What are the Differences Between Transsexuality (Sex Change), Intersexuality and Transvestism (Cross-Dressing)?


General Reference (not clearly pro or con)
The American Heritage Stedman's Medical Dictionary, in its 2002 publication, provided the following definitions:

Transsexual:
"1. A person with the external genitalia and secondary sexual characteristics of one sex, but whose personal identification and psychosocial configuration is that of the opposite sex.
2. A person who has undergone a sex change."

Intersexual:
"1. Having both male and female characteristics, including in varying degrees reproductive organs, secondary sexual characteristics, and sexual behavior, as a result of an abnormality of the sex chromosomes or a hormonal imbalance during embryogenesis."

Transvestism:
"1. Dressing or masquerading in the clothes of the opposite sex."

2002 - American Heritage Stedman's Medical Dictionary 

Eric Vilain, MD, PhD, stated in his Apr. 19, 2004 Los Angeles Times commentary titled "Gender Blender - Intersexual? Transsexual? Male, Female Aren't So Easy to Define":

"In reality, sex isn't so straightforward. Let's take testicles as a defining characteristic of a man. Are individuals with only one testis 'real' men? The 'two testicles rule' would disqualify about 3% of male newborns a year -- about 4.5 million Americans total. ... Adding a fertility criterion would eliminate millions more...

Since 1921, we have known that women have two X chromosomes and men an X and a Y chromosome...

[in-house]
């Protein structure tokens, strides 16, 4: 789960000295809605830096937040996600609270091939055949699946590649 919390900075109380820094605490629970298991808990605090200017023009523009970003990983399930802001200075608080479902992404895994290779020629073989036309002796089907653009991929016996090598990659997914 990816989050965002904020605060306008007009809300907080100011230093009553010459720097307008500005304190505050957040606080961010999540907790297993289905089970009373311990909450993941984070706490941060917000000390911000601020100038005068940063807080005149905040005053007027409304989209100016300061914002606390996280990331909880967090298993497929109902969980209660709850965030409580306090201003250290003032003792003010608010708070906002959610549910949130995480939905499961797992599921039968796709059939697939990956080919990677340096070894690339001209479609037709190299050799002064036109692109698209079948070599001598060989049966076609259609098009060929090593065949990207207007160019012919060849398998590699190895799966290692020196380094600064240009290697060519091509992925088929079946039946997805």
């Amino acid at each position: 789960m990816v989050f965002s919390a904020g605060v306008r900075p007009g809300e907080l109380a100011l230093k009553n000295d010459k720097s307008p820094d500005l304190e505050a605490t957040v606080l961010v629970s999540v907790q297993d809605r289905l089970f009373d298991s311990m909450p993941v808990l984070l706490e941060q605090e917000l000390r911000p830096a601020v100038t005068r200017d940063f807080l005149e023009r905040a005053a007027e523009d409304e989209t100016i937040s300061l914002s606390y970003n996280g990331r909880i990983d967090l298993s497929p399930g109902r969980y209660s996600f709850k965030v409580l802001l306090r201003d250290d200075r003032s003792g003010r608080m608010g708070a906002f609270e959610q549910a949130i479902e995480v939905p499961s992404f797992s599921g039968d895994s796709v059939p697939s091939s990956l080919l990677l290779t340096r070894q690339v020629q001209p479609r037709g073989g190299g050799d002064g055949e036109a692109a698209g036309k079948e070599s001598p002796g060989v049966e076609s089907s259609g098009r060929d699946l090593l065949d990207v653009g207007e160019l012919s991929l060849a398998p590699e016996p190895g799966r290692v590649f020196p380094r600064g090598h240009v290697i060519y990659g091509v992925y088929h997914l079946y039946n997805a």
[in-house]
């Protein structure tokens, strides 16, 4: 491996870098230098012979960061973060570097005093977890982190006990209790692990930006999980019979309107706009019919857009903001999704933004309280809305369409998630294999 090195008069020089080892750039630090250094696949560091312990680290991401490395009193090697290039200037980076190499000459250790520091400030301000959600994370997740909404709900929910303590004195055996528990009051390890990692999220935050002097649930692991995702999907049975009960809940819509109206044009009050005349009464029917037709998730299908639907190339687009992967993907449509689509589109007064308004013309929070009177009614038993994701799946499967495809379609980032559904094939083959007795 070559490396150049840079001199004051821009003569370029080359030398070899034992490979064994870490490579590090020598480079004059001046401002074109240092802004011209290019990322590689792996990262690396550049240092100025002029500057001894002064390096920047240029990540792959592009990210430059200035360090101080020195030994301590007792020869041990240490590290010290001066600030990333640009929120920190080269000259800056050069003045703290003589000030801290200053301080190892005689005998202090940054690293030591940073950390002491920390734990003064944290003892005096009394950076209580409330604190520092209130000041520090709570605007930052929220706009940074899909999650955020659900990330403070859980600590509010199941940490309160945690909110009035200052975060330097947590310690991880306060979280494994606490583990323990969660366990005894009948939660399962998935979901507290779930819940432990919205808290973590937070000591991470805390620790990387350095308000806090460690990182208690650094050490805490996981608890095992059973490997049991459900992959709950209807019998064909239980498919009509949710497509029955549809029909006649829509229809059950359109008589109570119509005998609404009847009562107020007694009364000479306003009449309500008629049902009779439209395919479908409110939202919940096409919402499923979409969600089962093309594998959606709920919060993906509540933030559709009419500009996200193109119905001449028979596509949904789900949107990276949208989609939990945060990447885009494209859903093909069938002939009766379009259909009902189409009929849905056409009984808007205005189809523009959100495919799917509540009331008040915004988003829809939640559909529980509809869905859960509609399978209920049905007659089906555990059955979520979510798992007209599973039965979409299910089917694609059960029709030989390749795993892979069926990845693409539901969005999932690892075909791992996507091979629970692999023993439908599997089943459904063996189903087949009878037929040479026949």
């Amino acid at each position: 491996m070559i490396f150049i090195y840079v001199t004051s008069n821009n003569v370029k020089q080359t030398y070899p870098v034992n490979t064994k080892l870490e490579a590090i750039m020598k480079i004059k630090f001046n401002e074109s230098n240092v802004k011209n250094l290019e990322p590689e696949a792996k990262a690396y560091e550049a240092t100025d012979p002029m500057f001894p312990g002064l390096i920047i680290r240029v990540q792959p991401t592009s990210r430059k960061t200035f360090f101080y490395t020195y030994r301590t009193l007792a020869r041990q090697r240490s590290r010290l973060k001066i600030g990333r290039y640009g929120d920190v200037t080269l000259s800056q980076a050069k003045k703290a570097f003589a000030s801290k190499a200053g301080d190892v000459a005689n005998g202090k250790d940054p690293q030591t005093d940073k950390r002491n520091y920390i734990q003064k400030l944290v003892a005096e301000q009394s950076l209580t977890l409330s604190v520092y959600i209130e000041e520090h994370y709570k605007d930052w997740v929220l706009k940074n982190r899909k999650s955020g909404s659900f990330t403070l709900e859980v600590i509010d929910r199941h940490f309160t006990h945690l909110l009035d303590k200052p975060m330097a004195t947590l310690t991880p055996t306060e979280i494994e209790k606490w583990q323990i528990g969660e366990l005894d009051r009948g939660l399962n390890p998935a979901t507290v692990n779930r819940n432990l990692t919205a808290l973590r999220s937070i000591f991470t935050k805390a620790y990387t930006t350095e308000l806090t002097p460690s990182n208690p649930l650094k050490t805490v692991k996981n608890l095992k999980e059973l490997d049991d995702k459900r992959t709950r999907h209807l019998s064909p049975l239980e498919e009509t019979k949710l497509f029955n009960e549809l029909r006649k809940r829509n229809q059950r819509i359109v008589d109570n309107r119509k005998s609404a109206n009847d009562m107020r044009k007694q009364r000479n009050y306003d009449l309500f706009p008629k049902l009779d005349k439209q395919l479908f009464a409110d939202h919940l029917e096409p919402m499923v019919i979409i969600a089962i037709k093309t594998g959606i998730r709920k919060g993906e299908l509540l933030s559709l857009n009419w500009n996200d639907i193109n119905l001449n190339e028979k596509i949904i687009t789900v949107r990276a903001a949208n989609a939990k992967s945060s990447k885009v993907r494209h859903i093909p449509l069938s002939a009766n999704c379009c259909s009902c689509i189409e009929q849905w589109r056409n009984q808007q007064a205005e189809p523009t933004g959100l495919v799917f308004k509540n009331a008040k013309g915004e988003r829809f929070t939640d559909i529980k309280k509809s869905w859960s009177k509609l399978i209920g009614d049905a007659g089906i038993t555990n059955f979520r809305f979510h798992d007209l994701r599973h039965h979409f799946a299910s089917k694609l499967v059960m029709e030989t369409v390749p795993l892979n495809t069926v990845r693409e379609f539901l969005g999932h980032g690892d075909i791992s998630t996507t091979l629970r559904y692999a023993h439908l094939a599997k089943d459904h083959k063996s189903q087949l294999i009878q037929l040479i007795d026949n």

Any genetics expert knows that there are exceptions to the chromosome rules. There are females with a Y chromosome; there are males with no SRY gene. At the Sydney Olympics in 2000, the IOC decided to 'refrain from performing gender tests,' conceding that no single test provided a complete answer.

Identifying the gender of intersex and transsexual individuals poses an even more complex challenge. Intersexuality is defined as the presence of 'ambiguous genital,' making it impossible to tell easily whether the newborn baby is a boy or a girl. It occurs at a frequency of 1 in 4,000 births...

Transsexuals believe that they have been born in the wrong body and often pursue a difficult and painful process of surgical reassignment. But the courts often don't recognize the change of sex and invalidate spousal rights of transsexuals...

Sex should be easily definable, but it's not. Our gender identity -- our profound sense of being male or female -- is independent from our anatomy."

Apr. 19, 2004 - Eric Vilain, MD, PhD